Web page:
Balance is among the fundamental ingredients of financial strength. Outside capital, retained earnings, and reinsurance all contribute to a firm’s ability to absorb losses, each in a unique way. At times, these sources may be interchangeable - market conditions may make reinsurance more attractive than raising equity capital, for example. But, no single source universally excludes - or is necessarily preferable to - the others. Success comes from finding the right combination for a particular firm given prevailing market conditions. Some answers are better than others, and “optimal” changes almost constantly.
Finding and keeping pace with optimal capitalization translates to a clear market advantage. But, this requires a salient, ongoing commitment. Capital managers need to evaluate conditions continually, measure alternatives, and take informed action. The return on this form of investment of time and effort comes in the form of a lower weighted average cost of capital (WACC), increased flexibility, and ultimately firm value growth.
Capital, in our industry, is inextricably linked to risk. Capital absorbs losses and generates returns. It is the commodity that carriers seek - and for which they pay. The ability to manage capital effectively translates directly to greater market opportunities, market share capture, and larger returns for shareholders. Thus, the understanding of risk, and how it relates to capital, underlies the benefits of using financial resources judiciously.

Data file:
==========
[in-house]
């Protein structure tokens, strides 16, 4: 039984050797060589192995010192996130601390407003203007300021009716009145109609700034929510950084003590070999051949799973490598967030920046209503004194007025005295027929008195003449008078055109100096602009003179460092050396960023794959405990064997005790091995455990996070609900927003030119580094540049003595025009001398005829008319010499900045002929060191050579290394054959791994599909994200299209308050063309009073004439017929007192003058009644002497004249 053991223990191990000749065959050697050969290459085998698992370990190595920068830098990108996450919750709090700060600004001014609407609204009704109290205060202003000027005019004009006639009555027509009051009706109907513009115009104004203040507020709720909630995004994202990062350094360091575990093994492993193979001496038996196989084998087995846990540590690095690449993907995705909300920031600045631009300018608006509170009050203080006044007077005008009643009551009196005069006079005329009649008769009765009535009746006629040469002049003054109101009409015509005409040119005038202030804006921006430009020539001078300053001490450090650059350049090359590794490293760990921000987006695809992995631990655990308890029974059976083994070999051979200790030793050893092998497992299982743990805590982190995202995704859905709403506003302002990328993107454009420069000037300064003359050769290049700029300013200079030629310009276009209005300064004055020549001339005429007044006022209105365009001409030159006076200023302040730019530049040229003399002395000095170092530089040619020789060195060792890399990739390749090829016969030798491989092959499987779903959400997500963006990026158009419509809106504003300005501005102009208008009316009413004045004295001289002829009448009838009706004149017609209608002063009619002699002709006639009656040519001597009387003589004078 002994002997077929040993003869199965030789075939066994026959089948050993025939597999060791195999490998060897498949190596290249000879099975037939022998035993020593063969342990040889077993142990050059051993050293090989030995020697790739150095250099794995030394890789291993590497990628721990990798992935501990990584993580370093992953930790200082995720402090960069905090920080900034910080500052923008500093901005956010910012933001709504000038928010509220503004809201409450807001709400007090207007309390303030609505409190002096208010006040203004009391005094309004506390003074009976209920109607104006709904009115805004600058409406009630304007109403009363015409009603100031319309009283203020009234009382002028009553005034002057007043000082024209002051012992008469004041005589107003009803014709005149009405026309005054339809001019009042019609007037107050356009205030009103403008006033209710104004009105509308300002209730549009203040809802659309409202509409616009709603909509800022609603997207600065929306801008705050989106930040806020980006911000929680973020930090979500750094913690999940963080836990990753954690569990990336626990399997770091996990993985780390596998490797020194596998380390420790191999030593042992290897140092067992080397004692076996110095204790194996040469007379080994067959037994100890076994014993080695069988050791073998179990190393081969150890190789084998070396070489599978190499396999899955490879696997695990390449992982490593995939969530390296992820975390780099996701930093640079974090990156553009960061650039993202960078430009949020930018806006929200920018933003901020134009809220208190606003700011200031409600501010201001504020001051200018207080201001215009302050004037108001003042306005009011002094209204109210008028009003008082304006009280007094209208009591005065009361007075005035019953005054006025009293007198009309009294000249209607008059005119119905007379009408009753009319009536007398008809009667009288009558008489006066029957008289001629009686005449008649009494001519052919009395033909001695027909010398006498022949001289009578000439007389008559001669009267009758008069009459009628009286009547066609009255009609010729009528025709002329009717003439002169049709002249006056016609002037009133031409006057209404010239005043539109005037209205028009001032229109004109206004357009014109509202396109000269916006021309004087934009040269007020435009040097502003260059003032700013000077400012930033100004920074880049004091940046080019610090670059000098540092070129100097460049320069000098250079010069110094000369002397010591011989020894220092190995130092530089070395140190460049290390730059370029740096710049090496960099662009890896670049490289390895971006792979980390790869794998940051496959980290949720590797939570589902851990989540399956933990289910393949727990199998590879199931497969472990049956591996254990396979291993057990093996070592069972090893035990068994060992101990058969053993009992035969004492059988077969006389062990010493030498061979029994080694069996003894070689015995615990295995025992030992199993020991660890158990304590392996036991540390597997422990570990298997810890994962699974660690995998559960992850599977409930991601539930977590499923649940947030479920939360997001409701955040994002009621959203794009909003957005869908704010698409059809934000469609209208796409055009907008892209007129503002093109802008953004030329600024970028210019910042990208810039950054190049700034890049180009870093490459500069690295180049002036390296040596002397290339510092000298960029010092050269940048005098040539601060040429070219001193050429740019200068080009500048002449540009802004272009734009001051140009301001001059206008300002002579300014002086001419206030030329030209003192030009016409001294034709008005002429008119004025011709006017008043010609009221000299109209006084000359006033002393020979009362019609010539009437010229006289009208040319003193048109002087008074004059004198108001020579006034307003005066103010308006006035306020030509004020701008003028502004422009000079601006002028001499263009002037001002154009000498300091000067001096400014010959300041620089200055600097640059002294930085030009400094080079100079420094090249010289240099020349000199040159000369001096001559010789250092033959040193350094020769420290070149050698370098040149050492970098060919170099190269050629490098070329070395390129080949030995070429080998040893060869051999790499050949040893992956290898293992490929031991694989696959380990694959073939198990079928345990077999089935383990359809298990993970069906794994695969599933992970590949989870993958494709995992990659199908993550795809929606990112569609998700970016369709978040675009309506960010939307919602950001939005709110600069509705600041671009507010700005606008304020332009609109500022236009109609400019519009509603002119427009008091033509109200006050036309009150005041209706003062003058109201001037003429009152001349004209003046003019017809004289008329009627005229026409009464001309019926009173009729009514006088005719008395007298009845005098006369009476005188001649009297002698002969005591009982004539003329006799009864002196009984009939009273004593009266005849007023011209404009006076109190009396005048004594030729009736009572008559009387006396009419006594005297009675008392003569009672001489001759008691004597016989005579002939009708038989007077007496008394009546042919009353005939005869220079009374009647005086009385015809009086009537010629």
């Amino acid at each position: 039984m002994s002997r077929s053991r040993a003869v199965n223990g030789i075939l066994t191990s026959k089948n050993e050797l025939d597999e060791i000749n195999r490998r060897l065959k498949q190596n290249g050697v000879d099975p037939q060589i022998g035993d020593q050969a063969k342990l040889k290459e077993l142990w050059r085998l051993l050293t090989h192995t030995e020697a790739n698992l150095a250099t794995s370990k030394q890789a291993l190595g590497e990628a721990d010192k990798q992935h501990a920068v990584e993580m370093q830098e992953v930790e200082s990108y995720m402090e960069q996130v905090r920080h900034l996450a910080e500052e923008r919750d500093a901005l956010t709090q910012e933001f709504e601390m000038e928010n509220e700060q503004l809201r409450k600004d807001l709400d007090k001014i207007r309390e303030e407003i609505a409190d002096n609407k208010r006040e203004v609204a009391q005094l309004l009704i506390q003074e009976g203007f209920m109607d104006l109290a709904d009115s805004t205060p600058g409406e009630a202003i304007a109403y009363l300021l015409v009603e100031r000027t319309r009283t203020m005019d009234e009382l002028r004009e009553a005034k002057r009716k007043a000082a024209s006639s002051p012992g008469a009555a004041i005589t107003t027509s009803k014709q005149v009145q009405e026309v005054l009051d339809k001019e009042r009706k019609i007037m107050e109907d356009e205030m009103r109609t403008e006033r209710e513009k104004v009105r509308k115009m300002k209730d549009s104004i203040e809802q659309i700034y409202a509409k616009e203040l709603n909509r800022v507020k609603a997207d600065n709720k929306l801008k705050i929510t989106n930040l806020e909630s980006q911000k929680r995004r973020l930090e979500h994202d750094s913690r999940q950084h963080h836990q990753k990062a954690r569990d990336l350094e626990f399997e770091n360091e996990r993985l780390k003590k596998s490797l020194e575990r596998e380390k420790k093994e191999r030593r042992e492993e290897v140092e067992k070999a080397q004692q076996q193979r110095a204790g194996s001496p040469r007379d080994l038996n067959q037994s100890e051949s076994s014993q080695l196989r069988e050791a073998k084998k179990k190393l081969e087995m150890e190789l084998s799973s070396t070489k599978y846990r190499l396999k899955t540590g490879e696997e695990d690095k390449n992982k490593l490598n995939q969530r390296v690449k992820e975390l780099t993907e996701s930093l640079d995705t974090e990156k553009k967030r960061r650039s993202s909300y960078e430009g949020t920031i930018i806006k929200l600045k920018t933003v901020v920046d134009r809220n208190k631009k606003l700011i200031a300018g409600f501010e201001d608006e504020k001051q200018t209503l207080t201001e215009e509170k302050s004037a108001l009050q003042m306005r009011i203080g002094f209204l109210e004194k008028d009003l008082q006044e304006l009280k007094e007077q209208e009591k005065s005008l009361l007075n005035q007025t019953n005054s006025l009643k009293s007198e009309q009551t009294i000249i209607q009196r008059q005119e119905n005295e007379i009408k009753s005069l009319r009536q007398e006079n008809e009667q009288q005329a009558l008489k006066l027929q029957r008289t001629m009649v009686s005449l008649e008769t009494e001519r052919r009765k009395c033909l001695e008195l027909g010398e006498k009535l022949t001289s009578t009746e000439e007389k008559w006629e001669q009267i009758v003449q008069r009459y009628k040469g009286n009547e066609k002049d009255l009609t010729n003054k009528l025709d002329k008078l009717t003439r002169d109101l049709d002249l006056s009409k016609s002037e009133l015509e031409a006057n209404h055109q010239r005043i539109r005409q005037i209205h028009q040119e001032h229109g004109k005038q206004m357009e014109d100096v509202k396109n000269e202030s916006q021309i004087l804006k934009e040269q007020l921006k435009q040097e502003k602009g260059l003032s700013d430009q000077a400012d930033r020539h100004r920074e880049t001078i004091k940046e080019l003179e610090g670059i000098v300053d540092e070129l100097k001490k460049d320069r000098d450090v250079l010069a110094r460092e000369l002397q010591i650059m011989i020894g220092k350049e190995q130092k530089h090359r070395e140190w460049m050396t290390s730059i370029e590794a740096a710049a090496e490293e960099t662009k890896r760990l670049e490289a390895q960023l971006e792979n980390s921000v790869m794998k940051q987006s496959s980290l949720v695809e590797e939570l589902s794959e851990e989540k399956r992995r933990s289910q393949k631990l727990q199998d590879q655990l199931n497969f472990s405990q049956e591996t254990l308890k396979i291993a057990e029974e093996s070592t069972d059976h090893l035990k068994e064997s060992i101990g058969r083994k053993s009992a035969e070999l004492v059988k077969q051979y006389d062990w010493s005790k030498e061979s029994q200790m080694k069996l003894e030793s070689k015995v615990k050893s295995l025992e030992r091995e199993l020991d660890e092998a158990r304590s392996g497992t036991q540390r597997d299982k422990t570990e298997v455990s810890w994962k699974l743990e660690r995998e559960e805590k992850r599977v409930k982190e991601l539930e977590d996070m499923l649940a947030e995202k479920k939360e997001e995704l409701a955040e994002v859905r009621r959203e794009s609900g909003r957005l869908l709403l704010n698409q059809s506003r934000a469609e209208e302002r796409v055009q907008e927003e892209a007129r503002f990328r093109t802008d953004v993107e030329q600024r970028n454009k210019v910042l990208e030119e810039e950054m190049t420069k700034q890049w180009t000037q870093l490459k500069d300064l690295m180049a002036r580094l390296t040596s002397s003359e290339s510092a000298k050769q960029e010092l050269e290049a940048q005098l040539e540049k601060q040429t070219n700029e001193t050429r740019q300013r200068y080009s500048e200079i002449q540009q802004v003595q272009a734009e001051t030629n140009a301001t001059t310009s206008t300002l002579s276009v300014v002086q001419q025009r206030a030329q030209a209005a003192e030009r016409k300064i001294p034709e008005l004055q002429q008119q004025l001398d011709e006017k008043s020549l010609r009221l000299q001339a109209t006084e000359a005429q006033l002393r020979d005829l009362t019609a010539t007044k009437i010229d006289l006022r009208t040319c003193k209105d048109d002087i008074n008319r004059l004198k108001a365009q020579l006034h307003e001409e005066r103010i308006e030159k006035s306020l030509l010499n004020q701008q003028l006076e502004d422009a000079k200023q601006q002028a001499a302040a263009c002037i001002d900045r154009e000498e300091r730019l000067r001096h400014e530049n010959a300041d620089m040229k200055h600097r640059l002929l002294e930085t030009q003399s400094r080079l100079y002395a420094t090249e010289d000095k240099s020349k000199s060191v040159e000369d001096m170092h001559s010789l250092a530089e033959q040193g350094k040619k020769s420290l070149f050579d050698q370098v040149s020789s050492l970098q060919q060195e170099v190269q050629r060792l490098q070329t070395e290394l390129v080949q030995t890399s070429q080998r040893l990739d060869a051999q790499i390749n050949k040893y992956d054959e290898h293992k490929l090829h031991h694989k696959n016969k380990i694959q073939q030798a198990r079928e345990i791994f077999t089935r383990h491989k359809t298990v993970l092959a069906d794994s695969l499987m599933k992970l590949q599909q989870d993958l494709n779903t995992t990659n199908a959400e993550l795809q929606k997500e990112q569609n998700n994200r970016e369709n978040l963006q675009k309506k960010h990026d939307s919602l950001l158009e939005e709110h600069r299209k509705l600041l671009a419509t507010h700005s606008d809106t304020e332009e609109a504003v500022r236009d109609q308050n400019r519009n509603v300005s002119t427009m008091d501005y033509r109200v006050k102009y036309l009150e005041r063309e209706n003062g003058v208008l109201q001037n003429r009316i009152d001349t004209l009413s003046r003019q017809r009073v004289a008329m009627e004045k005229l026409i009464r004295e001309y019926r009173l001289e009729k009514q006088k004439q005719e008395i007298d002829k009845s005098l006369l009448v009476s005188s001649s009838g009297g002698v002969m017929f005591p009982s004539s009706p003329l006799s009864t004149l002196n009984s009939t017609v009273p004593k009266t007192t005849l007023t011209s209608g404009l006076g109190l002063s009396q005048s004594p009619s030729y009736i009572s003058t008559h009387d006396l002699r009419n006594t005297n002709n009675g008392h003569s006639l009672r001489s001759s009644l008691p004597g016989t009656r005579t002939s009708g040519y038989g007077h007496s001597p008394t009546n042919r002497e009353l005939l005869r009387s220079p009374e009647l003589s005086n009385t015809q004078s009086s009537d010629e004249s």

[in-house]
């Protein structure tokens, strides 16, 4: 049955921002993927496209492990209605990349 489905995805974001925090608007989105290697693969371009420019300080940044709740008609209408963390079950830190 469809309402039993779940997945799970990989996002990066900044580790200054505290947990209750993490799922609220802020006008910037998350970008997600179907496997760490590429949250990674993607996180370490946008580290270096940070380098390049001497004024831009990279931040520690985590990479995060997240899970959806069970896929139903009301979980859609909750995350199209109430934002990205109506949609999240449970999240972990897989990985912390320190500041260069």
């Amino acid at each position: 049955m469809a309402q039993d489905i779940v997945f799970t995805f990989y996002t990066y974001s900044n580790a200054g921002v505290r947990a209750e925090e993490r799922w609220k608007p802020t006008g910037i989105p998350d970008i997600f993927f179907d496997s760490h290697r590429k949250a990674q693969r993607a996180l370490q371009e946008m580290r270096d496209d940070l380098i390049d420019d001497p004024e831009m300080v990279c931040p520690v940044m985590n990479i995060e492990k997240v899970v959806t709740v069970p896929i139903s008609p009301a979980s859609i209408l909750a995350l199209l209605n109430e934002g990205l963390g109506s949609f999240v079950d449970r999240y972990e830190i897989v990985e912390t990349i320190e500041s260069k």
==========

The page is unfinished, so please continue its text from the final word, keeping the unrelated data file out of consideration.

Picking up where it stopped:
The potential for returns, of course, implies that some decisions can result in losses. The market’s reaction to the weakening of an insurer’s or reinsurer’s financial state can be swift and severe. Financial strength equates to a firm’s ability to pay claims, and once this is impaired, a domino effect results, leading to rating downgrades, a higher cost of capital, and (in the extreme) threats to solvency. The ride down is easy to affect; recovery is substantially more difficult.
Attaining a position of financial strength does more than widen margins, demonstrate claims-paying ability, and bolster ratings. It opens an array of strategic alternatives - from investments in new initiatives and ventures to acquisitions-that weaker firms simply do not have the means to consider. Consequently, insurers and reinsurers that manage capital effectively have market - leading positions that also support continued growth, expanding the gap that separates the frontrunners from the middle of the pack. Finding and managing an optimal capitalization does yield returns.
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